For assistance with presenting a case for wrongful foreclosure, please call 520-405-1688, customer service, who will put you in touch with an attorney in the states of Florida, California, Ohio, and Nevada. (NOTE: Chapter 11 may be easier than you think).
Editor’s Comment: Along with members of Congress and millions of homeowners I remain deeply disappointed in the failure of the Obama administration to grapple with the mortgage meltdown. The current path will lead to more of the same and it never does anything but escalate when somebody gets away with theft, fraud and PONZI schemes.
The prior so-called “review” process involved people who were neither independent nor skilled nor trained to find wrongful practices and the damage caused by those wrongful practices. They were given inadequate information by the banks who continue to hide the fake securitization scheme and PONZI scheme.
The agencies are complaining that it takes too long to process the review. Let’s see. If John Jones was foreclosed by somebody who had no right to do so on a loan that was unsecured and paid down to zero, and then he was evicted, just how long is too long for the agency to slam the offending bank? Are you kidding? What kind of double-standard are we setting up here? If I do it, I go to jail. But if a bank does it then it is an error and here is $2,000 for your trouble. Now under the new settlement agreement, if I do it, the agency is telling me to determine whether I committed a crime or civil theft. Yeah, I’ll get right back to you on that.
Obama and his administration continue to buy into the bank myth that these were bad lending practices instead of being intentional acts of fraud, theft, forgery and fabrication. They still think the loan receivables are “out there” somewhere but they have no evidence to substantiate that belief because there isn’t any. Those loan balances were paid down long ago.
The plain truth is right in front of them and there is no good reason to say that this task is too onerous for the regulators so we are just going to turn it over to the banks that were guilty of the wrong-doing. Does ANYONE really think that a bank is going to review its files and declare that a terrible injustice has been done?
Everything is tied to this mortgage mess. Consumers have been slammed with most of their wealth siphoned off by banks who were acting intentionally to screw the pension funds and the people who rely on those pension funds. The loan balances, if adjusted to reflect payments by insurance, credit default swaps and bailouts — all promised to the investors — are far less than anything demanded and in many cases are zero.
Nobody wants to give a windfall to the homeowner and nobody wants to give a windfall to the banks. But our government has decided that between the two, the banks ought to get it in order to preserve stability in the financial system. The stability of the financial system is, in my opinion, secondary to the stability of our economy. Our debt and deficits collectively and individually are all tied to the wrongdoing of about 2 dozen banks.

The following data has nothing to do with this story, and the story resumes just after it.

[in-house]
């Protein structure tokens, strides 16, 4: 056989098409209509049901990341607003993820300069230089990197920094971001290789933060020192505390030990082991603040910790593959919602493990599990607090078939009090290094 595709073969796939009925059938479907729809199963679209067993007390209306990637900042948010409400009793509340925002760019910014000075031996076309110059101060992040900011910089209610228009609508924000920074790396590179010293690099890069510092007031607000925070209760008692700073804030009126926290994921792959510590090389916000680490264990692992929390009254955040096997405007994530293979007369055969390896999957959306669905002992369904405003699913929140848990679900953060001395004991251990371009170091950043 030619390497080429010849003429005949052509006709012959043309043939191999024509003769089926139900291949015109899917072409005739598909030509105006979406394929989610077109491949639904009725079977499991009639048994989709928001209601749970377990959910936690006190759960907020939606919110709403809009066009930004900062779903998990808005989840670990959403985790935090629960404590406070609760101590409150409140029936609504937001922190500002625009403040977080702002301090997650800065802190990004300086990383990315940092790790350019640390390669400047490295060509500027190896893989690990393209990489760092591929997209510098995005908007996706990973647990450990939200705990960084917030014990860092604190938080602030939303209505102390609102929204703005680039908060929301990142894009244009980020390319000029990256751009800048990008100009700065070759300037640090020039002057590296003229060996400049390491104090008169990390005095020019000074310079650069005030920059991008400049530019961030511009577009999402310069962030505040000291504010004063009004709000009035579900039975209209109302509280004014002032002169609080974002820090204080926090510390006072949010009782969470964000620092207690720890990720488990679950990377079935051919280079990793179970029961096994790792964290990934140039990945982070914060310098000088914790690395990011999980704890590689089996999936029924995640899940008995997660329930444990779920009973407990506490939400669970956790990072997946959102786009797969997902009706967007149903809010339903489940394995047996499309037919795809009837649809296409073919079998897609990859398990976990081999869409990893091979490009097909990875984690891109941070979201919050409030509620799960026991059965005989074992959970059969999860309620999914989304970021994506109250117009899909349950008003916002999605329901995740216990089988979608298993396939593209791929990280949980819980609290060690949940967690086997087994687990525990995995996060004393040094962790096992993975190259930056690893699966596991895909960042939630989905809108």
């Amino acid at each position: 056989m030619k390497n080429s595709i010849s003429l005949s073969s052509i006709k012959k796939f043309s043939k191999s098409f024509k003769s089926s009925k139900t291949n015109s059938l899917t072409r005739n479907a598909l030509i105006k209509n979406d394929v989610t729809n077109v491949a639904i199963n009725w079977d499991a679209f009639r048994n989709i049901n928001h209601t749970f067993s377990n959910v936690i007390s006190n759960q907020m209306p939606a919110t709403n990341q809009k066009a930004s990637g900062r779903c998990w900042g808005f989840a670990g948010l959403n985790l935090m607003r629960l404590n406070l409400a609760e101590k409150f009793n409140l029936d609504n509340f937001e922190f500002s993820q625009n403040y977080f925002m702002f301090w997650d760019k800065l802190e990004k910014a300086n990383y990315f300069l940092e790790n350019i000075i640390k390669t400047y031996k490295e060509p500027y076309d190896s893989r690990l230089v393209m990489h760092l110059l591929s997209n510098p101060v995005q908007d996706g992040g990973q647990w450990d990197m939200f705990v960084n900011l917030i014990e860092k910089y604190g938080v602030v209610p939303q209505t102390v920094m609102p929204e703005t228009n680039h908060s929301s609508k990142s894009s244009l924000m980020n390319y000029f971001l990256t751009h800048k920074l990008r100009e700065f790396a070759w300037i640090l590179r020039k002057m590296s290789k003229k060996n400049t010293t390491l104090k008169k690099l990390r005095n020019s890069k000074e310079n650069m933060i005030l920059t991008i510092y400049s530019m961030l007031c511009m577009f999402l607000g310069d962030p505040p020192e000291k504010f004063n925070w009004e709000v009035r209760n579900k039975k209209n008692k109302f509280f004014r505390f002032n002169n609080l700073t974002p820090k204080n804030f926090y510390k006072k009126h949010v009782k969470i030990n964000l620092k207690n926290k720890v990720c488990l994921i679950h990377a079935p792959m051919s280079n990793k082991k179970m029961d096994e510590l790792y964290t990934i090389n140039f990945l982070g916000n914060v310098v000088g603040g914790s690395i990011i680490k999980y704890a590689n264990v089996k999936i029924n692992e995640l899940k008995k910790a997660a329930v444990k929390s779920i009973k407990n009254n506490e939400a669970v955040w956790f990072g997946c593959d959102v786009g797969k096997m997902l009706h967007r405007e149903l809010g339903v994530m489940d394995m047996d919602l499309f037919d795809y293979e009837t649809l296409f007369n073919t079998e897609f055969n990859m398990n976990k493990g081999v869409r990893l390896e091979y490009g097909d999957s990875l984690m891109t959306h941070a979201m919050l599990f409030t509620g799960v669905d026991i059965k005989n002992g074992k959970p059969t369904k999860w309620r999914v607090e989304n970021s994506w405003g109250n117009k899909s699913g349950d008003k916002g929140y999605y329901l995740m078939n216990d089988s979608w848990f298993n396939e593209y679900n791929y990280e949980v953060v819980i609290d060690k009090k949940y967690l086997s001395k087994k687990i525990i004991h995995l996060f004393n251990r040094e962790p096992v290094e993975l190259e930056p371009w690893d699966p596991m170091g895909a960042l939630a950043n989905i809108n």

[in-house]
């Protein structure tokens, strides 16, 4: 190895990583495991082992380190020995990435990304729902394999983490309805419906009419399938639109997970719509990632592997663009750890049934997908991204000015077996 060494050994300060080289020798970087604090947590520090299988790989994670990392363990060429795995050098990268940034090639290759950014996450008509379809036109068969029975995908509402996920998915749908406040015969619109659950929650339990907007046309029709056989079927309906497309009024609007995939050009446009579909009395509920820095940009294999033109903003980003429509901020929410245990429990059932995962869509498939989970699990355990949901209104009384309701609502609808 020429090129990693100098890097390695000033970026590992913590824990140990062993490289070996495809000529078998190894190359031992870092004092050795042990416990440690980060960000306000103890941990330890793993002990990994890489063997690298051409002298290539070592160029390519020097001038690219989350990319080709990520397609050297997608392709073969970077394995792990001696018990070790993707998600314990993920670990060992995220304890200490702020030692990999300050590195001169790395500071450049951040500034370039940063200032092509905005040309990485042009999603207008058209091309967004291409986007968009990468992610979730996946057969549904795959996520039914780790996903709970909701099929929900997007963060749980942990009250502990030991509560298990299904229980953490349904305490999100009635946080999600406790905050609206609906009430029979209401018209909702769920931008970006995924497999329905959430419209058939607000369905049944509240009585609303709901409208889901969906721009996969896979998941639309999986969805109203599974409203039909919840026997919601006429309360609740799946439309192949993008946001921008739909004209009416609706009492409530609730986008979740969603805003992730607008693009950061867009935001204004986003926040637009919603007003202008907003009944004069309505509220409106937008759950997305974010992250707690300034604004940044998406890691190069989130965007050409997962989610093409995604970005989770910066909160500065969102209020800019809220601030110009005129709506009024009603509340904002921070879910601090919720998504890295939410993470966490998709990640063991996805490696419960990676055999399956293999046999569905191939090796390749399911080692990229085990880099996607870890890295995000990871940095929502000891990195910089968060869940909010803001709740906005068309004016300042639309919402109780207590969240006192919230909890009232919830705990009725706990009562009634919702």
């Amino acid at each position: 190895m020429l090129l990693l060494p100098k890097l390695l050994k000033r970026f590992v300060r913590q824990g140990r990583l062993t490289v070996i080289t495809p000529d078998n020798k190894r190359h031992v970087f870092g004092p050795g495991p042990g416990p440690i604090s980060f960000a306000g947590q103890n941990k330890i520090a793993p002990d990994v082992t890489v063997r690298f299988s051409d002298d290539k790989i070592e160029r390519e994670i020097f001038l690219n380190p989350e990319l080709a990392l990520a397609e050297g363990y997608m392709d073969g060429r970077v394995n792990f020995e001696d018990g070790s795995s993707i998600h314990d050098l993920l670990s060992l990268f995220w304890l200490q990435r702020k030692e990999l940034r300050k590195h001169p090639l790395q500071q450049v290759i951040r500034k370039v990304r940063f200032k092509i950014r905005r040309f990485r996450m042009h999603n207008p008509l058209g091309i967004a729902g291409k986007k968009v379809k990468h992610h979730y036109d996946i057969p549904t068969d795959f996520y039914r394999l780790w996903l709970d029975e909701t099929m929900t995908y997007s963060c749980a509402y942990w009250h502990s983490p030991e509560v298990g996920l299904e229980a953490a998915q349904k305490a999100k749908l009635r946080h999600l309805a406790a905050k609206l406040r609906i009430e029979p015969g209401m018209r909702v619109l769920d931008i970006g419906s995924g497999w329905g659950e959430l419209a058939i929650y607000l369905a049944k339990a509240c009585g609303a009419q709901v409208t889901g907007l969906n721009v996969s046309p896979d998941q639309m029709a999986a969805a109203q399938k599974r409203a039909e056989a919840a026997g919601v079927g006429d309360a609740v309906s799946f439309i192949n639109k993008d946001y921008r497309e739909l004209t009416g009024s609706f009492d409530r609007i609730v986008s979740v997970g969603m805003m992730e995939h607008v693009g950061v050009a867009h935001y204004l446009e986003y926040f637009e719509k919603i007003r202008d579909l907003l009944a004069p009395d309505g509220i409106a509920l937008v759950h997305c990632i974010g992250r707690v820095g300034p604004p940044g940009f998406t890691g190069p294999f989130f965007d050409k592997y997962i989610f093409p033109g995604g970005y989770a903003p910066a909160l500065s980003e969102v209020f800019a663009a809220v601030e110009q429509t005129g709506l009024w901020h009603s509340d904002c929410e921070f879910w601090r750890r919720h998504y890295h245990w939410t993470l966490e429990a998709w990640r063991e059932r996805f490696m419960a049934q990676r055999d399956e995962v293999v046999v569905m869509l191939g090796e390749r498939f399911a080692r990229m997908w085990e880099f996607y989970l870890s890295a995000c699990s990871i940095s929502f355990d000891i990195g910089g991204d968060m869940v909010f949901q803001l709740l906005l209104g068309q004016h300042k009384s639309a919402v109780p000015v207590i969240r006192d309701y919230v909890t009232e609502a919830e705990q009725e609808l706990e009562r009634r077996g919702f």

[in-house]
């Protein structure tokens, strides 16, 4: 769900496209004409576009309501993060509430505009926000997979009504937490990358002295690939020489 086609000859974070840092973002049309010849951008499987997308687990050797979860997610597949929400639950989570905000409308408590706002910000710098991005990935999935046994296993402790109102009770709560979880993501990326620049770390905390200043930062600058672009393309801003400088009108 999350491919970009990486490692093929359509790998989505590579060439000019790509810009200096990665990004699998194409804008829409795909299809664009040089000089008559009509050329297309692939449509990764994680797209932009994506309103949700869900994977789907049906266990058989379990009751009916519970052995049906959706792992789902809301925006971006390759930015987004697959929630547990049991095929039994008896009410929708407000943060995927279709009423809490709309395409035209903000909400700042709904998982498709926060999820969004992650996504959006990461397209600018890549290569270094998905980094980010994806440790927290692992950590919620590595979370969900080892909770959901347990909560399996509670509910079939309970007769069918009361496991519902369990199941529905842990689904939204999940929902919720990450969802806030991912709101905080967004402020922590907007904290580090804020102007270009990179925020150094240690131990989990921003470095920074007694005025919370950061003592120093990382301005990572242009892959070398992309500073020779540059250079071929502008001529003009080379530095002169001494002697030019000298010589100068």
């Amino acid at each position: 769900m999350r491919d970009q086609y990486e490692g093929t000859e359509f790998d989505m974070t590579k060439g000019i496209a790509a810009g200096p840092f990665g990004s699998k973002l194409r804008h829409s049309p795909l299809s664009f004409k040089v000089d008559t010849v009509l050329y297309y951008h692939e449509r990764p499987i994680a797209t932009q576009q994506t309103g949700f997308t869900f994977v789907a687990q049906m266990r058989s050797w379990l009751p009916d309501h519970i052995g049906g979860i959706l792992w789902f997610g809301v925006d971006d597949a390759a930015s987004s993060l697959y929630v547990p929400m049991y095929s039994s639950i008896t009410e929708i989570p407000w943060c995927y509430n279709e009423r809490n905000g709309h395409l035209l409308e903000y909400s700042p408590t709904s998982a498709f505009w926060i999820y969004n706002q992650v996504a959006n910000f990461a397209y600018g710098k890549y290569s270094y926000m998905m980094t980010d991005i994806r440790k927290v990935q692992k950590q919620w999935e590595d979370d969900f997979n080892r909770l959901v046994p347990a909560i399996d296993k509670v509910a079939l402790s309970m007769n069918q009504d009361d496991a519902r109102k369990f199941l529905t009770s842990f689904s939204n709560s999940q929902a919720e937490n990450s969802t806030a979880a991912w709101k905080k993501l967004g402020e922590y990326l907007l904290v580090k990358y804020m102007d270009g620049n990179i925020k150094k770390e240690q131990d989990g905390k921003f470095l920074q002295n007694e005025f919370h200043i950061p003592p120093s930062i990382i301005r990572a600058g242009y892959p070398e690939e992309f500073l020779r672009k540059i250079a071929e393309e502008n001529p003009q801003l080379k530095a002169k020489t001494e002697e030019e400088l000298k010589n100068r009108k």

And I strongly disagree with the notion that the break-up of the mega banks will destabilize the financial system. When the dust clears, we simply won’t have banks that are too big to regulate, as shown in this review process. There is no evidence that clawing back the money for the pension funds that invested in fake mortgage bonds issued by fake investment pools will destabilize anything except the lives of some people who really need to go to jail.
Quite the contrary, putting the money back where it belongs with the pension funds and doing an accounting for the money in and the money out related to these mortgages will produce mortgage balances, without “forgiveness” that are far lower than demanded in foreclosure or end of month statements. Underwater homes will be a thing of the past, and mortgage payments can be adjusted to the real balances enabling the consumers in a consumer driven economy to spend.
Justice is more in this case than simply doing the right thing. It is a fiscal stimulus that does not cost one dime. If we can spend a trillion dollars on a war for the security interests of our country, then why can’t we spend 1/10 of 1% of that amount on following the money trail and determining the identity of the stakeholders, the amount of their stake and the terms of repayment?
The precedent here is dangerous. If “I am too important to go to jail” actually works as a defense, then we have changed the rule of law in ways that will haunt us for hundreds of years.
Filed under: bubble, CDO, CORRUPTION, currency, Eviction, foreclosure, GTC | Honor, Investor, Mortgage, securities fraud | Tagged: accounting, Federal reserve, FORECLOSURE REVIEW, Obama, OCC, wrongful foreclosure |